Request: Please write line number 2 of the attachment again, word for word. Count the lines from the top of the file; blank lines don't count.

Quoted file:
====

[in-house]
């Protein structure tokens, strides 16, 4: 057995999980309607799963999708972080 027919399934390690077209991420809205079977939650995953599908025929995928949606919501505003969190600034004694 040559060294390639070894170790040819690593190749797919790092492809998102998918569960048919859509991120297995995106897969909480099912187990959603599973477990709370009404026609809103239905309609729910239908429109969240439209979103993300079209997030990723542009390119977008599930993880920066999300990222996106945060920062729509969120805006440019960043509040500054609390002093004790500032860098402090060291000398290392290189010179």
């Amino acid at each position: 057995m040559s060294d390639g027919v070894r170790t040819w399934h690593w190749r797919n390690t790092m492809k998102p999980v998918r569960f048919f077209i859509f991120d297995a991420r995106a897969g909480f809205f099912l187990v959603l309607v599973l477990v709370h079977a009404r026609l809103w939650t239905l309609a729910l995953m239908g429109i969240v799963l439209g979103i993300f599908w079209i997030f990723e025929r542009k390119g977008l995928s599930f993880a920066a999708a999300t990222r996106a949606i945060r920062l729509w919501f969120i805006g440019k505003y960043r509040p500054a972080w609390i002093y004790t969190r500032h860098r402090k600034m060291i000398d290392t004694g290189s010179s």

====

């Protein structure tokens, strides 16, 4: 057995999980309607799963999708972080 027919399934390690077209991420809205079977939650995953599908025929995928949606919501505003969190600034004694 040559060294390639070894170790040819690593190749797919790092492809998102998918569960048919859509991120297995995106897969909480099912187990959603599973477990709370009404026609809103239905309609729910239908429109969240439209979103993300079209997030990723542009390119977008599930993880920066999300990222996106945060920062729509969120805006440019960043509040500054609390002093004790500032860098402090060291000398290392290189010179």